Orders of magnitude (time)

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An order of magnitude describes the link between two amounts. The difference between each step is usually 10, with each order being either 10 times greater or 10 times smaller than the next amount. This makes the scale easy to manipulate using logarithms. For time, the difference between the smallest limit of time, the Planck time, and the next order of magnitude is larger than 10.

Seconds[change | change source]

Orders of magnitude (time)
Factor (s) Multiple Symbol Definition Comparative examples & common units Orders of magnitude
10−60 1 icososecond is Icososecond is one novemdecillionth of a second. 10−60 s
10−57 1 ennecosecond es Ennecosecond is one octodecillionth of a second. 10−57 s
10−54 1 octecosecond os Octecosecond is one septendecillionth of a second. 10−54 s
10−51 1 heptecosecond hps Heptecosecond is one sexdecillionth of a second. 10−51 s
10−48 1 hexecosecond hxs Hexecosecond is one quindecillionth of a second. 10−48 s
10−45 1 pentecosecond pcs Pentecosecond is one quattuordecillionth of a second. 10−45 s
10−44 1 planck time tP Planck time is the unit of time of the natural units system known as Planck units. The shortest length of time that can be described by physics. ≈ 5.4×10−44 s. (≈ meaning about) 10−44 s
10−42 1 tetrecosecond trcs Tetrecosecond is one tredecillionth of a second. 10−42 s
10−39 1 trecosecond tcs Trecosecond is one duodecillionth of a second. 10−39 s
10−36 1 duecosecond dcs Duecosecond is one undecillionth of a second. 10−36 s
10−33 1 mecosecond mcs Mecosecond is one decillionth of a second. 10−33 s
10−30 1 vecosecond vs Vecosecond is one nonillionth of a second. 10−30 s
10−27 1 xonosecond xs Xonosecond is one octillionth of a second. 10−27 s
10−24 1 yoctosecond ys[1] Yoctosecond, (yocto + second), is one quadrillionth (in the long scale) or one septillionth (in the short scale) of a second. 0.3 ys: mean life of the W and Z bosons.[source?]
1 ys: time for top quark decay.[source?]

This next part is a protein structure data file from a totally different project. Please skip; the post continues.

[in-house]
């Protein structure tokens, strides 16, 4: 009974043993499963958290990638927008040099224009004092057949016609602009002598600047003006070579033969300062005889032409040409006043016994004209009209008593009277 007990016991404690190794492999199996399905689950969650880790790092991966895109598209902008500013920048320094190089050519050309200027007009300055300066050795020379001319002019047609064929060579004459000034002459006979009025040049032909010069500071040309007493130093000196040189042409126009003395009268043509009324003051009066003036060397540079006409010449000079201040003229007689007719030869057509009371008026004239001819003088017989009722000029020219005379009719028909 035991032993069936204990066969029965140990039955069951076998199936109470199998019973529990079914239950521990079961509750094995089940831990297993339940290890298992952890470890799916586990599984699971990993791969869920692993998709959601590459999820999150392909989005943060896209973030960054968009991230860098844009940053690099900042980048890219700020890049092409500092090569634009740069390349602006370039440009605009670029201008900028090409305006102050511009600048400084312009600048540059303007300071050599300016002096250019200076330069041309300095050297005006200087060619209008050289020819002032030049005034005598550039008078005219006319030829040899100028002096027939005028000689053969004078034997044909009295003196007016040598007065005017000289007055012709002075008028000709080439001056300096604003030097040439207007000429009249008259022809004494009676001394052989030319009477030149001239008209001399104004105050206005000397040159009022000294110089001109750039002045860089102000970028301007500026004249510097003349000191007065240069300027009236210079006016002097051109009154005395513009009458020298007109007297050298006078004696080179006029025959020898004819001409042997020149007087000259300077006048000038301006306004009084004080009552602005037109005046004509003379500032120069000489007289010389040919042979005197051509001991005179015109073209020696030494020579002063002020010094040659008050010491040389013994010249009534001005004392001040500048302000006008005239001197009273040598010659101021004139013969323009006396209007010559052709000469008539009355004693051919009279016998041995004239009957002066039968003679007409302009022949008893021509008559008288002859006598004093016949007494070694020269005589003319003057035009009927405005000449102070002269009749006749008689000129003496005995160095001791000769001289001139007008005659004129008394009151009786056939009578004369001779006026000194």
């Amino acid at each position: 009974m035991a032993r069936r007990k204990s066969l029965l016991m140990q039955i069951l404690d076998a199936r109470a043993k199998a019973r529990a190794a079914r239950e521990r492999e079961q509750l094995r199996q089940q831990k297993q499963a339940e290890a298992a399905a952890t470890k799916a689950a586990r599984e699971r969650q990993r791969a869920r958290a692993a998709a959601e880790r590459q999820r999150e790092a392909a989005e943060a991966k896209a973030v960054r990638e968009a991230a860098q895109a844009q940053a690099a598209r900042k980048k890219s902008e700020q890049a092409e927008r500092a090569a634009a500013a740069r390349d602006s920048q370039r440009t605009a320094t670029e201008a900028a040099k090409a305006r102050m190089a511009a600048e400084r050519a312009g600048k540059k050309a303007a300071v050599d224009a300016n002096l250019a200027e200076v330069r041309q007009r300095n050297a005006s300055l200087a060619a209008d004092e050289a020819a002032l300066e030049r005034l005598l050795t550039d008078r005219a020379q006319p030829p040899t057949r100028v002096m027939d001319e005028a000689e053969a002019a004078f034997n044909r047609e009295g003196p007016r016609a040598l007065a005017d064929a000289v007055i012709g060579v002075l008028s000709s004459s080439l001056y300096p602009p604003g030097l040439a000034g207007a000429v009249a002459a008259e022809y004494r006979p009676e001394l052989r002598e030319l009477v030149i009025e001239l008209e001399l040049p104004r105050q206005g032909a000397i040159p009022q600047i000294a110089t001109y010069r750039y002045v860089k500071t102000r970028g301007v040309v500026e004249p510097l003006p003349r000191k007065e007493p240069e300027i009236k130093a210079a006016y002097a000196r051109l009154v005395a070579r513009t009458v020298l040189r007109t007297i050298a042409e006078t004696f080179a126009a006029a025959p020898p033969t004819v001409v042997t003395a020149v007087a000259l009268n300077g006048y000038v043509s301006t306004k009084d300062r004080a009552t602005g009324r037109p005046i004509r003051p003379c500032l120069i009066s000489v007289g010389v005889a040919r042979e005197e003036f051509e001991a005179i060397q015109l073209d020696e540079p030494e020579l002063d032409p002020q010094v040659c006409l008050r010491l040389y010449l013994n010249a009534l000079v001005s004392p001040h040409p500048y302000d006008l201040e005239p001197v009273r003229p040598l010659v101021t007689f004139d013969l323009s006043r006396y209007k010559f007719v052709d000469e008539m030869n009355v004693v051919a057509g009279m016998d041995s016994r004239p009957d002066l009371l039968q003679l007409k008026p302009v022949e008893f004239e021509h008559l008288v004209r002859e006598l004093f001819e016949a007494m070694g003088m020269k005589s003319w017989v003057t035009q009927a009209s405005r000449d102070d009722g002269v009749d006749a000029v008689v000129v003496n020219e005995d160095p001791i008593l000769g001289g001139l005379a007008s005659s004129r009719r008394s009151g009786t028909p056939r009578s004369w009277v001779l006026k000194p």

1 ys: time taken for a quark to emit a gluon.
91 ys: half-life of lithium-4.[source?]
1 ys and less, 10 ys, 100 ys
10−21 1 zeptosecond zs Zeptosecond, (zepto + second), is one sextillionth of a second. 7 zs: half-life of helium-9's outer neutron in the second nuclear halo.
17 zs: approximate period of electromagnetic radiation at the boundary between gamma rays and X-rays.
300 zs: approximate typical cycle time of X-rays, on the boundary between hard and soft X-rays
1 zs, 10 zs, 100 zs
10−18 1 attosecond as Attosecond is one quintillionth of a second. 100 attoseconds: shortest measured period of time.[2][3] 1 as, 10 as, 100 as
10−15 1 femtosecond fs Femtosecond is one quadrillionth of a second. cycle time for 390 nanometre light, transition from visible light to ultraviolet 1 fs, 10 fs, 100 fs
10−12 1 picosecond ps Picosecond is one trillionth of a second. 1 ps: half-life of a bottom quark
4 ps: Time to execute one machine cycle by an IBM Silicon-Germanium transistor (supercomputer)
1 ps, 10 ps, 100 ps
10−9 1 nanosecond ns Nanosecond is one billionth of a second. 1 ns: Time to execute one machine cycle by an Intel Pentium 4 1 GHz microprocessor
1 ns: Light travels 12 inches (30 cm)
1,000,000,000 nanoseconds: 1 second
1 ns, 10 ns, 100 ns
10−6 1 microsecond µs Microsecond is one millionth of a second. sometimes also abbreviated µsec
1 µs: Time to execute one machine cycle by an Intel 80186 microprocessor
4-16 µs: Time to execute one machine cycle by an older minicomputer
1 µs, 10 µs, 100 µs
10−3 1 millisecond ms Millisecond is one thousandth of a second. 50-80 ms: The time taken to blink an eye 1 ms, 10 ms, 100 ms
10−2 1 centisecond cs Centisecond is one hundredth of a second.
10−1 1 decisecond ds Decisecond is one tenth of a second.
100 1 second s 1 s: "One Mississippi" said aloud
60 s: 1 minute
1 s, 10 s, 100 s
101 1 decasecond
(10 seconds)
das Decasecond is ten seconds.
102 1 hectosecond
(1.67 minutes)
hs Hectosecond is one hundred seconds.
103 1 kilosecond
(16.7 minutes)
ks Kilosecond is one thousand seconds. 3.6 ks: 3600 s or 1 hour
86.4 ks: 86 400 s or 1 day